Vietnam fares poorly in online child safety ranking

The institute’s Child Online Safety Index for 2020 ranks Vietnam 28th among 30 surveyed economies with an overall score of 12.7 out of 100, below the global average of 42.

In what it claims is the first-ever report of the kind, DQ Institute says a survey was done of 145,426 children and adolescents over the last three years, measuring the level of online safety for children based on six pillars: cyber risks, disciplined digital use, digital competency, guidance & education, social infrastructure and connectivity.

The report admits that the collection of 30 economies is a convenience sample and the data may not be nationally representative.

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Scores from 30 economies in DQ Institute’s Child Online Safety Index for 2020.

Vietnam was a bottom ten finisher in all six pillars, performing worst in terms of cyber risks, including cyberbullying, risky content and risky contact with strangers as well as social infrastructure, which factors in the legal framework and government policies for child online protection. In both these categories, Vietnam was in 28th position.

The DQI study found that owning a mobile phone increases overall risks for young people by around 20 percent, while being highly active on social media and gaming increases risks of being exposed to cyber danger by around 40 percent.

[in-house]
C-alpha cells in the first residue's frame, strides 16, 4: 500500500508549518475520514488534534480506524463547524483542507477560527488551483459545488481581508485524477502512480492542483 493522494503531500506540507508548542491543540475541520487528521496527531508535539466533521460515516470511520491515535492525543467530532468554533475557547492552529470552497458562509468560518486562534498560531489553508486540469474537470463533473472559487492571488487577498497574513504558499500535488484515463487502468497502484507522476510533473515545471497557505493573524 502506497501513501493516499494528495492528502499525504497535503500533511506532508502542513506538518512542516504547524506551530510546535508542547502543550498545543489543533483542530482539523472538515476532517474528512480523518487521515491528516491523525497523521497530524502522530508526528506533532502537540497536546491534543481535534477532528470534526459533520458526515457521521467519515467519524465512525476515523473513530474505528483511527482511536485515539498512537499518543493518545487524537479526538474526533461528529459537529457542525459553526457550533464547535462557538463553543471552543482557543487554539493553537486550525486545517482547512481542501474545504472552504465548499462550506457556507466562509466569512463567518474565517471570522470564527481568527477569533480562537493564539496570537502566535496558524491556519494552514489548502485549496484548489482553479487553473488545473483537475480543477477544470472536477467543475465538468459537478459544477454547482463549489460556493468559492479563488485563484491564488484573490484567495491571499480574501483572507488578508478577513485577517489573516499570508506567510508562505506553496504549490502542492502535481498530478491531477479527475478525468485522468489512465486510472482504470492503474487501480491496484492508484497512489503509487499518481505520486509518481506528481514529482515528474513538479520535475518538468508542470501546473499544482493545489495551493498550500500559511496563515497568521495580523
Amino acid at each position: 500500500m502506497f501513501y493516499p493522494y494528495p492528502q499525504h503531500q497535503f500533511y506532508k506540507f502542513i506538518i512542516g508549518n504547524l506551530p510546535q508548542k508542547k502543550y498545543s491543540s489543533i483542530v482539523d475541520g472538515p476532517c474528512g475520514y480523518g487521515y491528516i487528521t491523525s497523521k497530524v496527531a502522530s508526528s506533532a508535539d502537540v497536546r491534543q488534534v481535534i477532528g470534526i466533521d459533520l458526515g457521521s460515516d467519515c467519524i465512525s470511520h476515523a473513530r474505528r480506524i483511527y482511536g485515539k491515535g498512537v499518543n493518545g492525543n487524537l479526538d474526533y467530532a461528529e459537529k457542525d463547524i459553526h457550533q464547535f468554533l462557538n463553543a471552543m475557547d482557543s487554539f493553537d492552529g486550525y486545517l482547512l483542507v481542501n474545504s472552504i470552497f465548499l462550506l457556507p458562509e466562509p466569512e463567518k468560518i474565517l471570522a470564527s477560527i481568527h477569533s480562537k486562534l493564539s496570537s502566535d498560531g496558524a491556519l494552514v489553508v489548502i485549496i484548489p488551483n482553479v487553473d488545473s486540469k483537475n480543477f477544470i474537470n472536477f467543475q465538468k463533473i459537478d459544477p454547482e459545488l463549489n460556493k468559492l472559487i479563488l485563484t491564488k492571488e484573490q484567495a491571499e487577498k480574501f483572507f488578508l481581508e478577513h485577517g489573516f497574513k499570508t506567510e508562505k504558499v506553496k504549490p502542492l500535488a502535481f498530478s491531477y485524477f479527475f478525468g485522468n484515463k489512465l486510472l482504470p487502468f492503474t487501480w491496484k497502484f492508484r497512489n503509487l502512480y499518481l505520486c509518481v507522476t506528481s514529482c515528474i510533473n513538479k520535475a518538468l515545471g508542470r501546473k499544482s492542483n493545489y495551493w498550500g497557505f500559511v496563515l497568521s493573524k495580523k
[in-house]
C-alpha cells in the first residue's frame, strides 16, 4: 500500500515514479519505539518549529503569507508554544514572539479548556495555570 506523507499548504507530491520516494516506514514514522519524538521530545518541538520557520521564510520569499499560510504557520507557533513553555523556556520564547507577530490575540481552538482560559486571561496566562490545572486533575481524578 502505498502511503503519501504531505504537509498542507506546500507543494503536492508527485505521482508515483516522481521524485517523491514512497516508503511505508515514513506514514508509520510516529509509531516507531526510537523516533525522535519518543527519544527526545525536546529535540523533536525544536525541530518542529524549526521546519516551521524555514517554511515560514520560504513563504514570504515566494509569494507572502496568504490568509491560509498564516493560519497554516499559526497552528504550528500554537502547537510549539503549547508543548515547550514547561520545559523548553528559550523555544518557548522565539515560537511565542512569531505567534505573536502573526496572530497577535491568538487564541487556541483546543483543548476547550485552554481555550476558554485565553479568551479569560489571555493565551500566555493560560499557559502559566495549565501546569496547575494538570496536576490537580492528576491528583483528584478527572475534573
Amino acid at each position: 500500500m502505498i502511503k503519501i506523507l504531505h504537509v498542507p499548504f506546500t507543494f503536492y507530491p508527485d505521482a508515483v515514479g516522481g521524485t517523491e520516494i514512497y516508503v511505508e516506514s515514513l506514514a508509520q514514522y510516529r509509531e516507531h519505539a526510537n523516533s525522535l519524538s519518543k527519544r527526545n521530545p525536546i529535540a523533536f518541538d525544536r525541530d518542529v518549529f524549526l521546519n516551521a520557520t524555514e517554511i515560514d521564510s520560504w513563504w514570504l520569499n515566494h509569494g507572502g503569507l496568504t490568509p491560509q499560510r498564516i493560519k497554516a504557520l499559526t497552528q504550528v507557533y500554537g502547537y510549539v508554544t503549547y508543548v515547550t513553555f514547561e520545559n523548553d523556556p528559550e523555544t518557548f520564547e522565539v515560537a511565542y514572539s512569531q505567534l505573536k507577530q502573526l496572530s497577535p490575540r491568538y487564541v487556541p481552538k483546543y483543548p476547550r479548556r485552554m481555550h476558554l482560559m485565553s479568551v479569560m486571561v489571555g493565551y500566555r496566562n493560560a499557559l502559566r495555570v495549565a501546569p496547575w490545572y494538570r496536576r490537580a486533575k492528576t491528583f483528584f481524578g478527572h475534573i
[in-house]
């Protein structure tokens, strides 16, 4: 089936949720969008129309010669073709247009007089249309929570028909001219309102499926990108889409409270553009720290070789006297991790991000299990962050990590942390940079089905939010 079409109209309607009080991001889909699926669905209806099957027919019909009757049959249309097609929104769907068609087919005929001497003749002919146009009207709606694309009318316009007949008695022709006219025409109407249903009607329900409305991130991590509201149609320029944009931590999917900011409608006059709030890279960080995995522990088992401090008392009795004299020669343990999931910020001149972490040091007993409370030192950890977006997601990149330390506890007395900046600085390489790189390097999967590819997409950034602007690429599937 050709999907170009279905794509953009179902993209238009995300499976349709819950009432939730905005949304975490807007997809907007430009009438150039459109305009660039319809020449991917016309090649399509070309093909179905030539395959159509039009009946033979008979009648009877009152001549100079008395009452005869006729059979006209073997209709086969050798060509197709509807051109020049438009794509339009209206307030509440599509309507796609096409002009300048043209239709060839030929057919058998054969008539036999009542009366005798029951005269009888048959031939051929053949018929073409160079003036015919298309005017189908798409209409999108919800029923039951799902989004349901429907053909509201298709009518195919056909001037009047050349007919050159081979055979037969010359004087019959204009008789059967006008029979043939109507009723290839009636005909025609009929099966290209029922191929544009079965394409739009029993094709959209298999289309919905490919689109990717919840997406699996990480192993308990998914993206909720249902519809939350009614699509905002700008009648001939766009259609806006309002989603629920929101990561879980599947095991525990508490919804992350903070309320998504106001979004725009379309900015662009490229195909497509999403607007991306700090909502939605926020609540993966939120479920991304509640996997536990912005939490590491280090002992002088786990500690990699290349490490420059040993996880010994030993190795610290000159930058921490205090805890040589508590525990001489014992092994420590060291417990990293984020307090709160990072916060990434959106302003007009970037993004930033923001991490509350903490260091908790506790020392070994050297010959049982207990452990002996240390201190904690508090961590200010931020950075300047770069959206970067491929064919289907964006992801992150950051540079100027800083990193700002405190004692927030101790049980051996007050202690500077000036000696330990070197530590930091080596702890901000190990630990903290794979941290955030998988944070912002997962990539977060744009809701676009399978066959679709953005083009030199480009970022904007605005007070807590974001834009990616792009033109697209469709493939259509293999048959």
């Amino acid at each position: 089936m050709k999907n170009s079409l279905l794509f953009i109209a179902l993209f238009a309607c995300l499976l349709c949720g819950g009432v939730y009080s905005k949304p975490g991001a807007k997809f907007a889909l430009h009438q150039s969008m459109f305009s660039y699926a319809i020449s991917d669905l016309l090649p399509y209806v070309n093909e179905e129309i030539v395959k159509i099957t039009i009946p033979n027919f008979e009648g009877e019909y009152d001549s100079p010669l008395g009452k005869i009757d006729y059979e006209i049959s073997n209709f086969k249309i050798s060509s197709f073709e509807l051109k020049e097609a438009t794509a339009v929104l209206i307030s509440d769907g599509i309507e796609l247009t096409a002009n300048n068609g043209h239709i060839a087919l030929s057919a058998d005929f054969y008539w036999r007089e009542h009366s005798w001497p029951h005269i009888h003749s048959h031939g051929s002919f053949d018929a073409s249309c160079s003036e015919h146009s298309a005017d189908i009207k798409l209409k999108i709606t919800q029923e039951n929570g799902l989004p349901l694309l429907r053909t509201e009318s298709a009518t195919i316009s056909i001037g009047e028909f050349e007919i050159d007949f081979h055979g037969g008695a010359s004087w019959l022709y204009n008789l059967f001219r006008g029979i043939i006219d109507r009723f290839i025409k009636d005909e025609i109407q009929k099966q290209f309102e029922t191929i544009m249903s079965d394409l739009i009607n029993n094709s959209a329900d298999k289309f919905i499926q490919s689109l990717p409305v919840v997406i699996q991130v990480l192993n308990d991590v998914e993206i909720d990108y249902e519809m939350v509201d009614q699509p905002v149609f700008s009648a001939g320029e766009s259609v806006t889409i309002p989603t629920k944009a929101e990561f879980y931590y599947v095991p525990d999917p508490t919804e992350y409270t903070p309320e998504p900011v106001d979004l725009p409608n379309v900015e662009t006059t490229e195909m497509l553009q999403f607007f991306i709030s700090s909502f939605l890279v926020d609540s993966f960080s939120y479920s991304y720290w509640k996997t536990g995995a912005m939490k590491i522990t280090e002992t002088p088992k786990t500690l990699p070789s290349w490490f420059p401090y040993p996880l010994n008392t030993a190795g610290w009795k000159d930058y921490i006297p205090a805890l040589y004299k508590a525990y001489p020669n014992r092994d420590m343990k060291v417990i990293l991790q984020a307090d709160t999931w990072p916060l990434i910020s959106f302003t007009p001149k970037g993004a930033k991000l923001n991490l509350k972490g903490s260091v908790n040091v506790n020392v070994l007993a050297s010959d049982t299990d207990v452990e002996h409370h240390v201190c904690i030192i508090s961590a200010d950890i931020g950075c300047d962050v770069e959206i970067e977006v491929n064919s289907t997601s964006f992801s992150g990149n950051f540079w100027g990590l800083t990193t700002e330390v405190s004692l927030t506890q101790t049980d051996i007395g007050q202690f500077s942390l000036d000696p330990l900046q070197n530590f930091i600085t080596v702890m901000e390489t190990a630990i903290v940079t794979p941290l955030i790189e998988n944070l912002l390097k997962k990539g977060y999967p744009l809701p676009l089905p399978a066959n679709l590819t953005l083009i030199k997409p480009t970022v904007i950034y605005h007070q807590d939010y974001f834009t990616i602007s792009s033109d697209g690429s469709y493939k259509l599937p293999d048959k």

The report also said mobile ownership among children in Vietnam was low.

The country ranked 25th in disciplined digital use, which guages the amount of social media and gaming activity children engage in; and 26th in digital competency, which measures children’s ability to mitigate cyber risks and maximize the positive use of technology.

In guidance education, which measures levels of parental influence and instruction regarding children’s media use, Vietnam was placed 22nd. It was in 21st place in connectivity, which is based on children’s access to the internet.

Vietnam lagged way behind most Southeast Asian peers in the list. Malaysia did best in third position, followed by Singapore (4th), the Philippines (23rd) and Indonesia (26th). Thailand finished at the bottom of the ranking.

Spain was deemed the safest country in the world for children online, followed by Australia and Malaysia.

21 percent of young people in Vietnam have been a victim of cyber bullying, a UNICEF survey found last year.

In Vietnam, cyber bullying most often occurs on Facebook, messaging apps such as Zalo and Viber, and video and photo sharing sites such as YouTube and Instagram, UNICEF said.

According to official statistics, there are 64 million active social media users in Vietnam, or nearly two-thirds of the country’s population. Of them, six million were Facebook and Instagram users under the age of 18.

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